From rail-splitting to vampire-staking
TIRED of directing such outlandish, overthe- top affairs as Night Watch (2004) and Wanted (2008), Timur Bekmambetov decided to make an intimate, lowbudget, reality-based drama.
OK, not really, but Abraham Lincoln: Vampire Hunter may be about as close to that sort of film as Bekmambetov ever will come.
“I think the most important technique is to ground everything,” Bekmambetov says in reasonably good English despite a still-thick Russian accent, “to make the fantasy world grounded and relatable, to create characters that you will follow, that you understand, that you will fall in love with, and to move them through the action scenes, through the adventures, and to open, with them, a new world with new rules, with new ideas.
“It’s what we do, to find the character, to fall in love with him and to go with him through this adventure,” the filmmaker says. “It’s like in any movie.” Abraham Lincoln: Vampire Hunter is a mash-up biopic and vampire thriller based on the 2010 novel of the same name by Seth Grahame-Smith. The film, adapted by Grahame-Smith and produced by Tim Burton, spins the heretofore-untold story of Honest Abe (Benjamin Walker). It turns out that America’s 16th president spent his early years mercilessly slaying vampires after learning that they’d killed his mother, and his anti-slavery stance evolved from watching vampires buy slaves not for labour, but for food.
Among the figures in his life are Henry (Dominic Cooper), who trains him to destroy vampires, fellow hunter Jack (Martin Csokas) and William (Anthony Mackie), Lincoln’s personal valet. Also on hand are Mary Elizabeth Winstead as Mary Todd Lincoln and Rufus Sewell as Adam, a powerful, ambitious and villainous vampire.
In the course of a half-hour conversation with a handful of visiting journalists, Bekmambetov reiterates the claim that – despite all the vampires, violence, cursing, 3D and special effects – his film is steeped in reality.
“It’s very interesting to find out what’s real in history, what we know, how it can be interpreted differently, and it becomes clearer,” Bekmambetov says. “History, when I was reading books in school, was quite boring and messy, and sometimes you can’t understand why people are doing this or that. It’s not relatable.
“The genre world helps to make it clear,” he says. “It’s more emotional, more relatable.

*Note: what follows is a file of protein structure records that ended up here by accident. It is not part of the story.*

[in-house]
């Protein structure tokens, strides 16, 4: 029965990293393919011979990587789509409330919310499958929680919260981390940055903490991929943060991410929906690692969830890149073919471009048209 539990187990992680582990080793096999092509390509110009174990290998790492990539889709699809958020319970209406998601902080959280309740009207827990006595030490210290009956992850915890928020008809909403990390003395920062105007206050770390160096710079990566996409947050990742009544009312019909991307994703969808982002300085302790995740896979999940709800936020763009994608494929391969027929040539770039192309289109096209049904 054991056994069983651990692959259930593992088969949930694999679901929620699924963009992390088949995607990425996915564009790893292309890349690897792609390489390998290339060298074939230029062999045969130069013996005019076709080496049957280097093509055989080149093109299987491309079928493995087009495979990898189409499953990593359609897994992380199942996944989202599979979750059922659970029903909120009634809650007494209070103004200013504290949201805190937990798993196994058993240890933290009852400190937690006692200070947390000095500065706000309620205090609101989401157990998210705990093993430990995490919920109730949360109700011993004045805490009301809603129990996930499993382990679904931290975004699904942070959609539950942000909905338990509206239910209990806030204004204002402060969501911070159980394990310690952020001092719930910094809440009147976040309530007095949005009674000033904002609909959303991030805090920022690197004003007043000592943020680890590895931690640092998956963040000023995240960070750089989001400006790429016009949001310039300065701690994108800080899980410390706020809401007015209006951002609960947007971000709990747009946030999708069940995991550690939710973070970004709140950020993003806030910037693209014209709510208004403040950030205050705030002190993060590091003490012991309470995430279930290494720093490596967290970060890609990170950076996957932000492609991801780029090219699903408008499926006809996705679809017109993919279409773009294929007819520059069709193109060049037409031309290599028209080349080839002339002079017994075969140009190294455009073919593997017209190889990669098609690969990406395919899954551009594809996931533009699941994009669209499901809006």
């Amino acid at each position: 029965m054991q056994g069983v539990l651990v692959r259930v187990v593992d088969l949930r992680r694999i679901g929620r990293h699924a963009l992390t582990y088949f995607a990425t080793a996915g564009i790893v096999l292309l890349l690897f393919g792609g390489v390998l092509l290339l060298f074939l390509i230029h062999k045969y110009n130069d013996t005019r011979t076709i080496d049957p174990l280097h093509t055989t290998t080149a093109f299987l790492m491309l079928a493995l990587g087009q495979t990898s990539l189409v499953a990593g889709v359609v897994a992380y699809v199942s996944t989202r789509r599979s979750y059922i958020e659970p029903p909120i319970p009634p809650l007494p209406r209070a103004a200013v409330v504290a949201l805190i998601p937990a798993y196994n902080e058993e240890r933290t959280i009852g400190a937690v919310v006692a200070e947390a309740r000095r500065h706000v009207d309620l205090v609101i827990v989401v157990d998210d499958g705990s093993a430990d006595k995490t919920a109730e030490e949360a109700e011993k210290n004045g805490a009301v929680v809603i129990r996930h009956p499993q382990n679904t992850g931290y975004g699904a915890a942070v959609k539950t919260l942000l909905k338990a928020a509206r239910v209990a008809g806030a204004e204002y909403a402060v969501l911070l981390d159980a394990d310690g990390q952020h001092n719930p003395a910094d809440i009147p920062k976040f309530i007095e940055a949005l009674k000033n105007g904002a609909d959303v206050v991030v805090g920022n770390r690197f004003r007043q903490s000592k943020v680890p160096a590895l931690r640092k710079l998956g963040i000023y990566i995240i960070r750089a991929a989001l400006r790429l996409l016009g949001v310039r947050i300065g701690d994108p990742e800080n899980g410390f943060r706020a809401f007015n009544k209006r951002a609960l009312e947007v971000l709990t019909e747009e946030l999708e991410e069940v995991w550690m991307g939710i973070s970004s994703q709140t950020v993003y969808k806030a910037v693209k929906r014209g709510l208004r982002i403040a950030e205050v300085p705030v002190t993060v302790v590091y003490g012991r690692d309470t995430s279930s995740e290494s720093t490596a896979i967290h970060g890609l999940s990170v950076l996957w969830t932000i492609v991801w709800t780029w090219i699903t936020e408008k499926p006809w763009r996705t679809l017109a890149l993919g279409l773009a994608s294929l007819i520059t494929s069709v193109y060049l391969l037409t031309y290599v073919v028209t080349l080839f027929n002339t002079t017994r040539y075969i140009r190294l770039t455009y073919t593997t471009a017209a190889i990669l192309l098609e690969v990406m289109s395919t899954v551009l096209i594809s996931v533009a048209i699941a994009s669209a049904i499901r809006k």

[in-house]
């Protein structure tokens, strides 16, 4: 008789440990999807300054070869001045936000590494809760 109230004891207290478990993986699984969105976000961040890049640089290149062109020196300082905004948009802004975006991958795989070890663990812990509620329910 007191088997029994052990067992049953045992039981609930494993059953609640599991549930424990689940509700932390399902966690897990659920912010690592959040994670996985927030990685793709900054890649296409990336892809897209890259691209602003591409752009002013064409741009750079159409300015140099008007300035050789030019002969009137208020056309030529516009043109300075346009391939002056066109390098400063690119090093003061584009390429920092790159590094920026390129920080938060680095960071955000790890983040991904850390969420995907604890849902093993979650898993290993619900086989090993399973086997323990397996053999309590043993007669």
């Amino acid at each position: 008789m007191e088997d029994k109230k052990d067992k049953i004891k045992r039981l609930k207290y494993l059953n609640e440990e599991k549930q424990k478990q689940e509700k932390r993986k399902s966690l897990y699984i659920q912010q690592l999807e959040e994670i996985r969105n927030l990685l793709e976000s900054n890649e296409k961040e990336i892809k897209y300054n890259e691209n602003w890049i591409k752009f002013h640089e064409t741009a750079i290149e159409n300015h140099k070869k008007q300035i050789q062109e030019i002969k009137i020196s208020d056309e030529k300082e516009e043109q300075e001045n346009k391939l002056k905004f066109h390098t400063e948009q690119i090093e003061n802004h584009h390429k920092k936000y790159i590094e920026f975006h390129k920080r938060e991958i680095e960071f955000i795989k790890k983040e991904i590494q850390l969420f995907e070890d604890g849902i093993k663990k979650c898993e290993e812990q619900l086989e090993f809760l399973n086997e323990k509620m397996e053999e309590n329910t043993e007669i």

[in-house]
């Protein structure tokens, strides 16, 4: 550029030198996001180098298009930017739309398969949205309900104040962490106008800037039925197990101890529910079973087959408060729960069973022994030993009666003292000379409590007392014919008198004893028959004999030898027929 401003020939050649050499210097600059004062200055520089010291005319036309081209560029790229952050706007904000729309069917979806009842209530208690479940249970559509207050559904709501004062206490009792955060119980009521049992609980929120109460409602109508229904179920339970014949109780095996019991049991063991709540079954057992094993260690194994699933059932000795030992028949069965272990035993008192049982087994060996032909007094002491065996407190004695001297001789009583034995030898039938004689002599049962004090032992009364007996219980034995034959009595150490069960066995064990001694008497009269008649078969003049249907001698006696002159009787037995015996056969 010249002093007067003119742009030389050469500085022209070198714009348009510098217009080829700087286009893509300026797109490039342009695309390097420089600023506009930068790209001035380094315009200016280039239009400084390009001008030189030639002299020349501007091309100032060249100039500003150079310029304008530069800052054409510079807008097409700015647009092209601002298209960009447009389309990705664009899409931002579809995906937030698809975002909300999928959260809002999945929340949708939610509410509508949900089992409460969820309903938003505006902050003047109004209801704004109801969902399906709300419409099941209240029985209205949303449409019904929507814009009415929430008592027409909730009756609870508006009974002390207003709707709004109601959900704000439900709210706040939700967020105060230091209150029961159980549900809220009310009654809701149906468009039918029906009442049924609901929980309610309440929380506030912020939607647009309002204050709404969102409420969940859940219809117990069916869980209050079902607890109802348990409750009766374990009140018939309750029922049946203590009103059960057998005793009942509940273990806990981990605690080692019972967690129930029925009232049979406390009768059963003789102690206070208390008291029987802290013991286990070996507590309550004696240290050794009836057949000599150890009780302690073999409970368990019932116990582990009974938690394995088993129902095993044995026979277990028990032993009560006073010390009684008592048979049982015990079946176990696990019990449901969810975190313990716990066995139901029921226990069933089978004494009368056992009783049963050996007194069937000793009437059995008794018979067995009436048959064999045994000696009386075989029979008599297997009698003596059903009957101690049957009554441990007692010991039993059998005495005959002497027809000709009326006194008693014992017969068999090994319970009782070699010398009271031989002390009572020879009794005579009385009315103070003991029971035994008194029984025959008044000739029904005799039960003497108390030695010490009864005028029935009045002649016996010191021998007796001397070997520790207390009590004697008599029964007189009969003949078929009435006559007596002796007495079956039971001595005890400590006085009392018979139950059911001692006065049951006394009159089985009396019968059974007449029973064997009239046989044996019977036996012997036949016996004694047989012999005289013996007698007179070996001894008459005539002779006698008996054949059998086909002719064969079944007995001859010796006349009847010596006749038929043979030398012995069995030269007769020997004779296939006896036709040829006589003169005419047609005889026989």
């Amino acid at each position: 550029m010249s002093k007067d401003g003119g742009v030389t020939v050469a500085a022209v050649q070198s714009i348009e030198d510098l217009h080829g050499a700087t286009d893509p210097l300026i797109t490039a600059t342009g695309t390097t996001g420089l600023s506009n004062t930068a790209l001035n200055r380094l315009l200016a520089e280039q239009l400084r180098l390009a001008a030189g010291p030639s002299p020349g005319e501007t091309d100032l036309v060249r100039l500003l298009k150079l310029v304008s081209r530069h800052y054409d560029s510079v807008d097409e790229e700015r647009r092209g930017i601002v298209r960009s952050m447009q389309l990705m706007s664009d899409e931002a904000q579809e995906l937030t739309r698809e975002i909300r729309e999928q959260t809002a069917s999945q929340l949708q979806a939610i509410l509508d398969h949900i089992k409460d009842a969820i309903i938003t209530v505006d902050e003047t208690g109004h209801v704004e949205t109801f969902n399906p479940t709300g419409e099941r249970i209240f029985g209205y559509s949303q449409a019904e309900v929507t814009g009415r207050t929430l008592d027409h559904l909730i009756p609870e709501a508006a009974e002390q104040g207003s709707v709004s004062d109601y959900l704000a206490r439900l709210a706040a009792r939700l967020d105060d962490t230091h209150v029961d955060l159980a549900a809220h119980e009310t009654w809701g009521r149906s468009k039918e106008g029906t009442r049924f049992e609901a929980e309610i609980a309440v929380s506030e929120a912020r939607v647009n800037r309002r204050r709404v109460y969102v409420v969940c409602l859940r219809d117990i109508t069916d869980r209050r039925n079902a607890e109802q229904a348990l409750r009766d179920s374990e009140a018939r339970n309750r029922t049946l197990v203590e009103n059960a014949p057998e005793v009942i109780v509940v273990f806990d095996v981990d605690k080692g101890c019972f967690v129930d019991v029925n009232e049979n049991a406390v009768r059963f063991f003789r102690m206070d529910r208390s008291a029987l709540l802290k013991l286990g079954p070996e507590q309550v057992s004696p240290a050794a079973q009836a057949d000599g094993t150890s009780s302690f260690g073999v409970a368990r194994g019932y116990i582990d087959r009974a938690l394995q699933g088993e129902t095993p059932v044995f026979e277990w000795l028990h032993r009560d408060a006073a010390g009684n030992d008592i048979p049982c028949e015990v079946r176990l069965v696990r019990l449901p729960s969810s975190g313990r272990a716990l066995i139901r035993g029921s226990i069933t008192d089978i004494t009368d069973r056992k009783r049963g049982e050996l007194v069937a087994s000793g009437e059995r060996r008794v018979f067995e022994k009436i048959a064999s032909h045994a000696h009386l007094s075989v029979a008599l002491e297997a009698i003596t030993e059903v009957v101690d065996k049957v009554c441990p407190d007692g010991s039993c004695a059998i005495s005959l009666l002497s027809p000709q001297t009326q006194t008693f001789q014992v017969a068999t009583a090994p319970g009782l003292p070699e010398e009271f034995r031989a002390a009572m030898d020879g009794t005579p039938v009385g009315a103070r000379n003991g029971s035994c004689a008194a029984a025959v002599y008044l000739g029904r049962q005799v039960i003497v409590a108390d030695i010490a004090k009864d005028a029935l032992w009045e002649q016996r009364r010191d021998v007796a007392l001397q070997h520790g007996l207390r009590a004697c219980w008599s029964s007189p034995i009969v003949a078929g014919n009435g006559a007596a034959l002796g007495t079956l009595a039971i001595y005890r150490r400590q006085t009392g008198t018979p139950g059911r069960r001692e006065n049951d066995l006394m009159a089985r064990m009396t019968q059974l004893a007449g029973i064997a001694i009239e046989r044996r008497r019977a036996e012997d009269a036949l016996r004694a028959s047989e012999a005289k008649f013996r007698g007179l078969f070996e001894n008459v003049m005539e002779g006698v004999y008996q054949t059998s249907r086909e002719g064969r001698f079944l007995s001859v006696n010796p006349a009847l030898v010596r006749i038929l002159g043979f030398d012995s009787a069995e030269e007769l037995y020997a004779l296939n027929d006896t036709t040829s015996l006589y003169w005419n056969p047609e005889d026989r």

You understand why (something) has happened, because the historians, they worked for governments, for political systems during the century, every time, and the history, it’s just a mess. It’s a lot of facts, a lot of different opinions and a lot of propaganda mixed together. We cannot understand what has really happened and you cannot relate.
“Children don’t like to read historical books, but they will understand the history (of Lincoln) through our movie.” Bekmambetov strikes similar notes in discussing the first sequence he shot. In it Lincoln, axe in hand, will chase Jack around the grounds of a dockyard and stables, with a slew of horses on the verge of stampeding.
“There are no cars, there are no guns,” Bekmambetov says. “There are guns, but they’re very, very primitive. Today we shot this scene when Lincoln... It’s his first assassination, the first time he’s trying to kill a vampire. He fails because the musket is not perfect and he was scared.
“Ben Walker is an unbelievable actor,” the filmmaker says. “All the actors we’re working with, they’re great, and they’re helping me to create a world where you really believe fantastic things are happening.
But the characters are, every time, not sure it’s happening. We’re trying to figure out how to make it real, and not staged.
“There’s a lot of humour, but it’s not a tongue-in-cheek humour,” Bekmambetov adds. “The humour helps make this story relatable and grounded, and helps make the characters real.” Walker’s casting, it should be noted, is both a gamble and a deliberate choice. A virtual unknown in film circles, the 29- year-old is a stage actor and standup comic most recognised, ironically, for his stint as President Andrew Jackson in Bloody Bloody Andrew Jackson. Walker appeared in the Off-Broadway production of the rock musical in 2009 and then in the 2010-2011 Broadway version.
Bekmambetov caught a performance of Bloody Bloody Andrew Jackson, he says, and immediately realised that he’d found his Lincoln.
“Ben is honest,” the director says. “He’s really determined to make this character great. He is Lincoln, for me. It’s very simple to explain why it’s him. We’re making a movie about a historical figure, and it’s very important to have an actor who can be behind the character. It’s not a famous actor playing Lincoln – it’s just Lincoln.” So what about the vampires? How close to reality are they? Bekmambetov smiles and insists that they’re basically nothing more than people... with fangs.
“The vampires in our movie, they are very violent,” the director says. “They are mean and violent, but as human beings, we are not good, either. When I made Night Watch, I understood that the vampires there, they represent us. They had human qualities. They have tragic back stories.
“In the vampire genre, vampires are just a physical manifestation of our problems..
or of us.”